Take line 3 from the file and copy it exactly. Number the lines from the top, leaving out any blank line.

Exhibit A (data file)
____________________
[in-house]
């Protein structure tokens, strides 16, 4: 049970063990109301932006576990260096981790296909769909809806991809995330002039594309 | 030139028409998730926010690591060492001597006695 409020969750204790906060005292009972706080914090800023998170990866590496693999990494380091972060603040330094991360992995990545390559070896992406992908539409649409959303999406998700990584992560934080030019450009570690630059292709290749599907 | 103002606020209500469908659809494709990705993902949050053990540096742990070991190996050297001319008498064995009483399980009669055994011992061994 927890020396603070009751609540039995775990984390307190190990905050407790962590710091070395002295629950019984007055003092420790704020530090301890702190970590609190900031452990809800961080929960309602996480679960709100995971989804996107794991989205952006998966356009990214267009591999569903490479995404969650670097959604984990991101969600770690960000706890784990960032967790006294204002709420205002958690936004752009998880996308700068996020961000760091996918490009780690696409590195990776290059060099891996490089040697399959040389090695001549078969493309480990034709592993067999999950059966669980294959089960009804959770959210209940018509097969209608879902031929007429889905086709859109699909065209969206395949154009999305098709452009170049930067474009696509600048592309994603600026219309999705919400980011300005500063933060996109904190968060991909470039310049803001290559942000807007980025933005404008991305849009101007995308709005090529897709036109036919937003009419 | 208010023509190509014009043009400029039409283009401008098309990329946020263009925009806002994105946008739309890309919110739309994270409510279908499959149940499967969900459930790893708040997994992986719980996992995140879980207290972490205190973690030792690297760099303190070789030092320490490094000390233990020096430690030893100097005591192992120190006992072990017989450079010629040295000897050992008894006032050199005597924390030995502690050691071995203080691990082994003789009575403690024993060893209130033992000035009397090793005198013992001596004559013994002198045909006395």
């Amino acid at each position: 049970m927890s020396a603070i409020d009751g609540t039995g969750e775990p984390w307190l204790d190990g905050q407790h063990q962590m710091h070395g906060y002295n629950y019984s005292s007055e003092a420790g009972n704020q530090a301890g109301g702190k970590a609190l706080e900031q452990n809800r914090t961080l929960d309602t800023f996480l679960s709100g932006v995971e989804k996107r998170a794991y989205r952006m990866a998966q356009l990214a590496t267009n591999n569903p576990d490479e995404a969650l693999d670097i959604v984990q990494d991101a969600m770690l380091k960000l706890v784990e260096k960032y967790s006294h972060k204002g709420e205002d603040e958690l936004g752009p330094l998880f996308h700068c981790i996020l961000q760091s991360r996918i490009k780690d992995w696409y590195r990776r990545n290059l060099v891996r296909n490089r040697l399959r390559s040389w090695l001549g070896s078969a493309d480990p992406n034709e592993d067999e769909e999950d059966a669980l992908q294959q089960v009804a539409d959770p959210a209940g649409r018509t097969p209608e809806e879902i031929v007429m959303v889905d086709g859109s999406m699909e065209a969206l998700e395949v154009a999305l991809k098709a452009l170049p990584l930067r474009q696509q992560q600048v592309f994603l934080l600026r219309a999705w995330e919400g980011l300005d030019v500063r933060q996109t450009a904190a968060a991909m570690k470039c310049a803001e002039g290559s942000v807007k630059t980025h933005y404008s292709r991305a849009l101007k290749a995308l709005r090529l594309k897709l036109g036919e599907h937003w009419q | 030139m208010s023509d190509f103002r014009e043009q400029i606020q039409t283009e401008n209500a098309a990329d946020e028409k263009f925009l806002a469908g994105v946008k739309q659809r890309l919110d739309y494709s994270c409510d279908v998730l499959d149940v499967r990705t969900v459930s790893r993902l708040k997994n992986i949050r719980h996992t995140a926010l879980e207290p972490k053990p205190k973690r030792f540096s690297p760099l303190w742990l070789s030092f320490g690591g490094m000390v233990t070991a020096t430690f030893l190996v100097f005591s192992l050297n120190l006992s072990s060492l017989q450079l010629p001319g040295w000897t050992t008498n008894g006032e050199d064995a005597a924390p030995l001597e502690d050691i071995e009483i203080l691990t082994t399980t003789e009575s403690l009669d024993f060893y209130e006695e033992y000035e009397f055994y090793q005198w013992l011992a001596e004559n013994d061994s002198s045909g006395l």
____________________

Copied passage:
């Amino acid at each position: 049970m927890s020396a603070i409020d009751g609540t039995g969750e775990p984390w307190l204790d190990g905050q407790h063990q962590m710091h070395g906060y002295n629950y019984s005292s007055e003092a420790g009972n704020q530090a301890g109301g702190k970590a609190l706080e900031q452990n809800r914090t961080l929960d309602t800023f996480l679960s709100g932006v995971e989804k996107r998170a794991y989205r952006m990866a998966q356009l990214a590496t267009n591999n569903p576990d490479e995404a969650l693999d670097i959604v984990q990494d991101a969600m770690l380091k960000l706890v784990e260096k960032y967790s006294h972060k204002g709420e205002d603040e958690l936004g752009p330094l998880f996308h700068c981790i996020l961000q760091s991360r996918i490009k780690d992995w696409y590195r990776r990545n290059l060099v891996r296909n490089r040697l399959r390559s040389w090695l001549g070896s078969a493309d480990p992406n034709e592993d067999e769909e999950d059966a669980l992908q294959q089960v009804a539409d959770p959210a209940g649409r018509t097969p209608e809806e879902i031929v007429m959303v889905d086709g859109s999406m699909e065209a969206l998700e395949v154009a999305l991809k098709a452009l170049p990584l930067r474009q696509q992560q600048v592309f994603l934080l600026r219309a999705w995330e919400g980011l300005d030019v500063r933060q996109t450009a904190a968060a991909m570690k470039c310049a803001e002039g290559s942000v807007k630059t980025h933005y404008s292709r991305a849009l101007k290749a995308l709005r090529l594309k897709l036109g036919e599907h937003w009419q | 030139m208010s023509d190509f103002r014009e043009q400029i606020q039409t283009e401008n209500a098309a990329d946020e028409k263009f925009l806002a469908g994105v946008k739309q659809r890309l919110d739309y494709s994270c409510d279908v998730l499959d149940v499967r990705t969900v459930s790893r993902l708040k997994n992986i949050r719980h996992t995140a926010l879980e207290p972490k053990p205190k973690r030792f540096s690297p760099l303190w742990l070789s030092f320490g690591g490094m000390v233990t070991a020096t430690f030893l190996v100097f005591s192992l050297n120190l006992s072990s060492l017989q450079l010629p001319g040295w000897t050992t008498n008894g006032e050199d064995a005597a924390p030995l001597e502690d050691i071995e009483i203080l691990t082994t399980t003789e009575s403690l009669d024993f060893y209130e006695e033992y000035e009397f055994y090793q005198w013992l011992a001596e004559n013994d061994s002198s045909g006395l």